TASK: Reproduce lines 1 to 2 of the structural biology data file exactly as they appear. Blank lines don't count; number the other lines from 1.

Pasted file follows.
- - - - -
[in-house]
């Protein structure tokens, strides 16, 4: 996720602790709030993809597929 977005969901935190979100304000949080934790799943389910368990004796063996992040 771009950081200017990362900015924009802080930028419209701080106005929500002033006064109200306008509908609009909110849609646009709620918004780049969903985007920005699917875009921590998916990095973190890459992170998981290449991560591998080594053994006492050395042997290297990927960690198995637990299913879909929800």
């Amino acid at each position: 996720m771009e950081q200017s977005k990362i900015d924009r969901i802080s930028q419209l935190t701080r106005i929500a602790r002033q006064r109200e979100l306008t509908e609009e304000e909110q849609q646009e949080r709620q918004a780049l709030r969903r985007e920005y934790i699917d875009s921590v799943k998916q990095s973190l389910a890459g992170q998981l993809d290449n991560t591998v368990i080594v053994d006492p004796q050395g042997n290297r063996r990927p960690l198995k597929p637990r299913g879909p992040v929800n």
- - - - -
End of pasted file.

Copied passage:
[in-house]
């Protein structure tokens, strides 16, 4: 996720602790709030993809597929 977005969901935190979100304000949080934790799943389910368990004796063996992040 771009950081200017990362900015924009802080930028419209701080106005929500002033006064109200306008509908609009909110849609646009709620918004780049969903985007920005699917875009921590998916990095973190890459992170998981290449991560591998080594053994006492050395042997290297990927960690198995637990299913879909929800």